See Now at the Musée d’Orsay: Van Gogh in Auvers-sur-Oise

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See Now at the Musée d’Orsay: Van Gogh in Auvers-sur-Oise
Despite the timed tickets, there was a sizeable line at the Musée d’Orsay winding its way toward the exhibition Van Gogh in Auvers-sur-Oise: The Final Months. A life-sized photo reproduction of 19th-century Auvers-sur-Oise introduced the gallery; fitting, for this town is where museum-goers will be for the length of their ticket.   The Musée d’Orsay has mounted an exhibition focusing on the last months of Vincent Van Gogh’s life. On May 20th, 1890, Van Gogh moved to Auvers-sur-Oise, a village about 30k north of Paris. Living in the south of France, Van Gogh had been suffering from presumed bouts of insanity.  On his return to Paris, Vincent’s brother, Theo, quickly arranged to have Vincent move to Auvers-sur-Oise under the care of Dr. Paul Gachet, a doctor specializing in depression. Gachet knew depression first-hand and took Vincent under his wing.   The exhibition is subtitled The Final Months because Van Gogh would take his own life in Auvers-sur-Oise, succumbing to a gunshot wound on July 29, 1890 in his rented room at the Auberge Ravoux. Vacillating between confidence and despair in the 70 days he spent in Auvers-sur-Oise, Van Gogh would produce 74 paintings and 33 drawings. The exhibit brings together a majority of these works, all created in Auvers, except one.    The exception is the remarkable painting created during Van Gogh’s hospital stay in Saint-Remy; his second-to-last and most famous self-portrait. It’s a powerful image strong enough to stare down the thousands that stand in the same footsteps as the artist at his easel. Vincent bundled up the painting and took it to Auvers-sur-Oise to show Dr Gachet as an example of his work.  Vincent Van Gogh, Self Portrait, 1889. Exhibit photo: Hazel Smith “I’ve found in Dr Gachet a ready-made friend  and something like a new brother would be – so much do we resemble each other, physically and morally too.” – June 5th, 1890.   Idle hands find devil’s work, and Dr. Gachet knew that Vincent would have to throw himself fully into his work to stave off depression. In a room of melancholy blue, we get to know the doctor. Gachet wrote his medical thesis on melancholia – who better to entrust with Vincent’s mental health? However, Vincent thought Gachet was suffering as badly from nervous trouble as he was. In Gachet, Vincent saw his doppelganger.   In this image of Doctor Gachet, painted in early June of 1890, we can see the resigned posture of depression that the doctor shared with his patient.   Portrait of Dr. Gachet, 1890. Vincent Van Gogh. Exhibit photo: Hazel Smith At Gachet’s, Van Gogh had the opportunity to create his one and only etching, included in the exhibition. They printed the engraving on Gachet’s own press. Some of Gachet’s own works are included as well.   An absolute “shiver up the back of the neck” is the letter that Vincent wrote to Theo, dated June 3rd, 1890, about his new friend, complete with a tiny cartoon of the painting of Gachet he had just completed. The Van Gogh letters are available in facsimile form online and in print, but to see a letter from Vincent’s own pen was very moving.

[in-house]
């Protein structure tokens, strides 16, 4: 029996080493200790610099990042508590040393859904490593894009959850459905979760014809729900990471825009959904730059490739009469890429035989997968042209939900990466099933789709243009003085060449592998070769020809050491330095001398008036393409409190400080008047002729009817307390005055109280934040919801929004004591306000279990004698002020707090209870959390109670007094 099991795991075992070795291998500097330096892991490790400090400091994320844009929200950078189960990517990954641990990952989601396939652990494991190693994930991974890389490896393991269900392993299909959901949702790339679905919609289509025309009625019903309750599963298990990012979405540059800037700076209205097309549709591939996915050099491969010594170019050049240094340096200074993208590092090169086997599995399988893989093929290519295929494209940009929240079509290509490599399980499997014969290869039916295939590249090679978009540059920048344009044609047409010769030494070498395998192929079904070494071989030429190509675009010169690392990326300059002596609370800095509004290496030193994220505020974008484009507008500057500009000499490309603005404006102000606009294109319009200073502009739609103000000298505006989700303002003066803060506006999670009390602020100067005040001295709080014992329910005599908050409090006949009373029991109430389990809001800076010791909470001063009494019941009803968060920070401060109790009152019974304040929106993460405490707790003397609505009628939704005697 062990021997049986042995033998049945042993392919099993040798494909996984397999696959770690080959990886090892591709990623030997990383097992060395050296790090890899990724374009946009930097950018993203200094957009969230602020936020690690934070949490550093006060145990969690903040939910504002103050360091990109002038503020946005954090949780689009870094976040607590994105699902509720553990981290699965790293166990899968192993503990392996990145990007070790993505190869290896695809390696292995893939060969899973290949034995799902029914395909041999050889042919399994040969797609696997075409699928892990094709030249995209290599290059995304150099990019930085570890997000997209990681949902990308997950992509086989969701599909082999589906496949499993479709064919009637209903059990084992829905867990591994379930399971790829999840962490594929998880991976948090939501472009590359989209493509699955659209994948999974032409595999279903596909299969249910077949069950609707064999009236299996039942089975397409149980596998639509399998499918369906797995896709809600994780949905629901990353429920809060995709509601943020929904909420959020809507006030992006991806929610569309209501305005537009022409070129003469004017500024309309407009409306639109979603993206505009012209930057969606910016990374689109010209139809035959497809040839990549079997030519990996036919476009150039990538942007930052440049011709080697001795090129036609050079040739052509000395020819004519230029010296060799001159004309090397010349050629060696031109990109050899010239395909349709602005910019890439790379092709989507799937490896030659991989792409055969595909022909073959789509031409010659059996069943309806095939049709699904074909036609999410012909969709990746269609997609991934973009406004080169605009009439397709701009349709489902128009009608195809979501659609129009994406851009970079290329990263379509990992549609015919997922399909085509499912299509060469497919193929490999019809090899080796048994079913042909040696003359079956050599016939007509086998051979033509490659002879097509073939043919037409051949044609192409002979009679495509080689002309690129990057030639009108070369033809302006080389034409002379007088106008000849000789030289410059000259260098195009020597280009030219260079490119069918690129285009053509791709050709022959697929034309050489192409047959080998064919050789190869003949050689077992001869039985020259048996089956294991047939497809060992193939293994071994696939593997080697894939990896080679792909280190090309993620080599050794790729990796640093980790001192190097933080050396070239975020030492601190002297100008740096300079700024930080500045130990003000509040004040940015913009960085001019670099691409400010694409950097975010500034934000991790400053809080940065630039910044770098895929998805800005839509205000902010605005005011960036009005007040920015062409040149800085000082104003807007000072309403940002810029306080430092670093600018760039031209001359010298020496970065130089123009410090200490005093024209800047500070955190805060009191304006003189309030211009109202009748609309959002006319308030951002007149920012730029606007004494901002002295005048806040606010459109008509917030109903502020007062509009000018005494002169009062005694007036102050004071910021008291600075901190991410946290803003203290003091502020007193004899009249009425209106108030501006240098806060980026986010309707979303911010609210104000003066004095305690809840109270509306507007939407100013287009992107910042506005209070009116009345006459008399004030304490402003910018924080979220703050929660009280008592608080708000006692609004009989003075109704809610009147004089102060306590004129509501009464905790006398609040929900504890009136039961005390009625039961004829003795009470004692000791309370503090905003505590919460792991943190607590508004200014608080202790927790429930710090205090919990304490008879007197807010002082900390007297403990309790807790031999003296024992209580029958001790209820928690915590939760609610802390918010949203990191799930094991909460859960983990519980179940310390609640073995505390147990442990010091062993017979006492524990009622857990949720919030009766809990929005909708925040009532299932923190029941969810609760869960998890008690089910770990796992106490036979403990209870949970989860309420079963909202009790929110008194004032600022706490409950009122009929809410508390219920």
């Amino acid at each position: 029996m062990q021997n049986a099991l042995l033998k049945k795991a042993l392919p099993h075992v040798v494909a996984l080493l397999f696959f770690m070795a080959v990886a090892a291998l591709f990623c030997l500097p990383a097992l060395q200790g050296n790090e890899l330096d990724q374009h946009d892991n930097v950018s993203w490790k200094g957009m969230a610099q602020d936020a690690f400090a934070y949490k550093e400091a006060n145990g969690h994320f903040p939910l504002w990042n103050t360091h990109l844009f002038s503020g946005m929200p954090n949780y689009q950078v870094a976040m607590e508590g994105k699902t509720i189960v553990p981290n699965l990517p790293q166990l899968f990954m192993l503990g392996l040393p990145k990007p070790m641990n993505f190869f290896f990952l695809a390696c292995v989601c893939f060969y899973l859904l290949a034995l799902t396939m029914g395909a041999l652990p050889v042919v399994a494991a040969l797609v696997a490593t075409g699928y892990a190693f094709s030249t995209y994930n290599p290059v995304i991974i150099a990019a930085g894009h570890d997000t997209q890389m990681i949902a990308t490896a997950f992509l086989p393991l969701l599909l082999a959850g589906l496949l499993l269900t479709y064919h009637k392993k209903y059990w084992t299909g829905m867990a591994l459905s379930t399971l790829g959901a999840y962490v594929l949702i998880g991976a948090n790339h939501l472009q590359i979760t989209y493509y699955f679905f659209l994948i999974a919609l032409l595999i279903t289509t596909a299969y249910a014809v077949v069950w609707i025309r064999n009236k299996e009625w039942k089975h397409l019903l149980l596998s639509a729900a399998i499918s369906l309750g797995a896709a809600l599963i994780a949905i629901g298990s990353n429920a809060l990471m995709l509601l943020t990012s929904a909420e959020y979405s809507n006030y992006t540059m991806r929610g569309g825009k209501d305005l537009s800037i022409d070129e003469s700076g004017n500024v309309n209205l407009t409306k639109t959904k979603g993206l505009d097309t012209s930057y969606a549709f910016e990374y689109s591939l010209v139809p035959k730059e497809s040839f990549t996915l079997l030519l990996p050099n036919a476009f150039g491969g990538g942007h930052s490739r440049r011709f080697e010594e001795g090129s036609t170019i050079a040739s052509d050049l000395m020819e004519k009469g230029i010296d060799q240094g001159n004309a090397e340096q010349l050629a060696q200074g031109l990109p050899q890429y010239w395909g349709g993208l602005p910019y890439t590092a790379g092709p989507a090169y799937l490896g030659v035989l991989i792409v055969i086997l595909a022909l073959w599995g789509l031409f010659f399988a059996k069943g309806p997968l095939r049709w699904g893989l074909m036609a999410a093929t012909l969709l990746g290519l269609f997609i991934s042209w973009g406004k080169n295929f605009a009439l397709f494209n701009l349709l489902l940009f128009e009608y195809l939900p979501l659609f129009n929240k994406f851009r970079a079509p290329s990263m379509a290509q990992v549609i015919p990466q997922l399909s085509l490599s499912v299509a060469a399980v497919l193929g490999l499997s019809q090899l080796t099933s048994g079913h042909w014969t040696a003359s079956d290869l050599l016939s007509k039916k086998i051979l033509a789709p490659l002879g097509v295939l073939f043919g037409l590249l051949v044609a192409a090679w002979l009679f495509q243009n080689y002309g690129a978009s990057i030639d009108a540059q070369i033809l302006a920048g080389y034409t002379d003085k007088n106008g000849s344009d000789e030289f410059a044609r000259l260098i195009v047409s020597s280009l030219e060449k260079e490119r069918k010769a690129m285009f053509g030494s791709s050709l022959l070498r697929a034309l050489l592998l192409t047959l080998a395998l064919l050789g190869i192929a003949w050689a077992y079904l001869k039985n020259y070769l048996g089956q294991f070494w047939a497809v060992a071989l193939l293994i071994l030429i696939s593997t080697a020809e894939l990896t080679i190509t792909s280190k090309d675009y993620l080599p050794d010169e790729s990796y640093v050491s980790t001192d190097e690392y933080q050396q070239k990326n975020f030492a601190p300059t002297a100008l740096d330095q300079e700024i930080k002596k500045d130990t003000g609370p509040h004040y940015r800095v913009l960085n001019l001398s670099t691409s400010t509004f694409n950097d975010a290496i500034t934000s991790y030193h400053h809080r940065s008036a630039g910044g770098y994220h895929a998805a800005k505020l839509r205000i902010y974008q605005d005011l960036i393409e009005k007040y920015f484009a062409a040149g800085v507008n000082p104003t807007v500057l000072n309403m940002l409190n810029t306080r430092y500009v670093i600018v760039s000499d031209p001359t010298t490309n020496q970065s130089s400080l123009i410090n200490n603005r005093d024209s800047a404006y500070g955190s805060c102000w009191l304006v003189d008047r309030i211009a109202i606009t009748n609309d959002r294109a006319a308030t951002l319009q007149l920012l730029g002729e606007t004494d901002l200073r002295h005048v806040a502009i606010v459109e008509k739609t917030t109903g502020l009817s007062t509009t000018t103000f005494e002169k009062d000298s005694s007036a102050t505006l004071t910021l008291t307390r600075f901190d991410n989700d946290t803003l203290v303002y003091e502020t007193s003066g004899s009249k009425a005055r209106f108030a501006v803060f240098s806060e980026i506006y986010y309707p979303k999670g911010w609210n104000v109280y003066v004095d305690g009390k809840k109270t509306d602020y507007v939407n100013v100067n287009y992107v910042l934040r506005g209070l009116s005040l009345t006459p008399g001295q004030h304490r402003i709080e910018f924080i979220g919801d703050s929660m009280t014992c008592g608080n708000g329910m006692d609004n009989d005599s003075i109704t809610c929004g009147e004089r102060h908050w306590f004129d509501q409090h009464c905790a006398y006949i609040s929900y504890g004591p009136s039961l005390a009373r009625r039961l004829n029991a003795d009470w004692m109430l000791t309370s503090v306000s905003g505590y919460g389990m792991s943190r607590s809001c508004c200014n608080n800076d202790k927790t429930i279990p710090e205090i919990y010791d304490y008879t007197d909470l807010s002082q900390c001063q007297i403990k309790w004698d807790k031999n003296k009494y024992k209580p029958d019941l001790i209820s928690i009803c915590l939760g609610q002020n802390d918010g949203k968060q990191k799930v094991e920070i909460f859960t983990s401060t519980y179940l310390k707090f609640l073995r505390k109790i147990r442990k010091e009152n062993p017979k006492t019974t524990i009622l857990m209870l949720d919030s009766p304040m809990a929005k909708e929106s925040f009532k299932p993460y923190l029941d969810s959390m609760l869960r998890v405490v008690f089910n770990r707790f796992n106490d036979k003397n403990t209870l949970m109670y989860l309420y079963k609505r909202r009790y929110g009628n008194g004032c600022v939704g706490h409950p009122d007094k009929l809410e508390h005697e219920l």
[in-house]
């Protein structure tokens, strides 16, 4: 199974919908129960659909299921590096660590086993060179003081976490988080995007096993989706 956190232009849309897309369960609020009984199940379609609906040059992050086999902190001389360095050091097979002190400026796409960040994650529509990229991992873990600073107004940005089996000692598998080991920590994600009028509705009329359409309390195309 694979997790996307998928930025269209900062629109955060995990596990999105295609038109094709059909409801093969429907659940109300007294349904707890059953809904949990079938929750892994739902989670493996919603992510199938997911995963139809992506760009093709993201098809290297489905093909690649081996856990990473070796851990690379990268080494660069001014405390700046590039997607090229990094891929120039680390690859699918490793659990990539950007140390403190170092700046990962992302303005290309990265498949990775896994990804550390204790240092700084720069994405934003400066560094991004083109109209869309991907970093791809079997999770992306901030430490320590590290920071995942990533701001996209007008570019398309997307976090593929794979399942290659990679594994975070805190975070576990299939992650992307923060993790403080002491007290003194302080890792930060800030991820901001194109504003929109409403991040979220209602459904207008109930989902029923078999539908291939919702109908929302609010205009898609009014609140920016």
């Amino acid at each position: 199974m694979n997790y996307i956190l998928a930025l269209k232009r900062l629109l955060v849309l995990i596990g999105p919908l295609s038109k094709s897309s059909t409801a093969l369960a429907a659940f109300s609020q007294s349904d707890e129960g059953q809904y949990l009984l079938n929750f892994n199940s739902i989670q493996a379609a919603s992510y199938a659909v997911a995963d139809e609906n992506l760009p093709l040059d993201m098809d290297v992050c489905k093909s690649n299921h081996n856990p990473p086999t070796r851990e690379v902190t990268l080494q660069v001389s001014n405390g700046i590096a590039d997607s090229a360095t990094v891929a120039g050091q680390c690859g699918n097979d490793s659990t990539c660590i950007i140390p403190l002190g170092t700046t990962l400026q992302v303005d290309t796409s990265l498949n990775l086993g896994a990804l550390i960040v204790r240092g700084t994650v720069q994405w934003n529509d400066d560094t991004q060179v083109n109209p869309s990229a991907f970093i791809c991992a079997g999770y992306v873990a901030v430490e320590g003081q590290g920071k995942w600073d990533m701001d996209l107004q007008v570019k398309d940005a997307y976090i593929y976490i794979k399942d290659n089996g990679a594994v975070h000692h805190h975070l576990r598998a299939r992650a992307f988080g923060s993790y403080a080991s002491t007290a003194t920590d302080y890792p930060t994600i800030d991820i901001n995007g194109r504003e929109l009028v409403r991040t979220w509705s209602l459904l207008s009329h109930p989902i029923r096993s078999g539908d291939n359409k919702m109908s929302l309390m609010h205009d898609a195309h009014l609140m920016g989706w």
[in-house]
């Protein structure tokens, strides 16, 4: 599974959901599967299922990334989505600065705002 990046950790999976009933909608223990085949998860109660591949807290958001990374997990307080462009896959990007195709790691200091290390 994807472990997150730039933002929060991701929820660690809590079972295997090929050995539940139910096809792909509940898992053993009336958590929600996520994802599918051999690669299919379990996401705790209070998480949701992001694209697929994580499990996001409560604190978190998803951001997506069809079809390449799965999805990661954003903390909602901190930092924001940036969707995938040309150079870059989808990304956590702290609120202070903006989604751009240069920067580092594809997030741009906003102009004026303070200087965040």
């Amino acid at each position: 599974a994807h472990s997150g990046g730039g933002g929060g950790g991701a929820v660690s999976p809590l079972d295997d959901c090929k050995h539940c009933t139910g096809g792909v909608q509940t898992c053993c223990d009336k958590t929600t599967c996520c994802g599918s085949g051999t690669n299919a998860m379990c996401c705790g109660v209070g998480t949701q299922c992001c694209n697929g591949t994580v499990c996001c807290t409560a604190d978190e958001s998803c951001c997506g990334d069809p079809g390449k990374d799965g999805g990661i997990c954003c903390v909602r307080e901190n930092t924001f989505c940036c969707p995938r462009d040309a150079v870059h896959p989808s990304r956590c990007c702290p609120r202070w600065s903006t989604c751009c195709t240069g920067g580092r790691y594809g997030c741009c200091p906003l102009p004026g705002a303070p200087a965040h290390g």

Lead photo credit : Field with Poppies, Vincent Van Gogh, 1890. Photo by Hazel Smith

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A freelance writer and amateur historian, Hazel knew she wanted to focus on the lives of French artists and femme fatales after an epiphany at the Musée d'Orsay. A life-long learner, she is a recent graduate of Art History from the University of Toronto. Now she is searching for a real-life art history mystery to solve.


  • Beth Gersh-Nesic
    2024-01-25 06:38:34
    Beth Gersh-Nesic
    Dear Hazel, A stellar review for a stellar exhibition. Thank you so much for vivid description of the experience. What an extraordinary artist! Cheers, Beth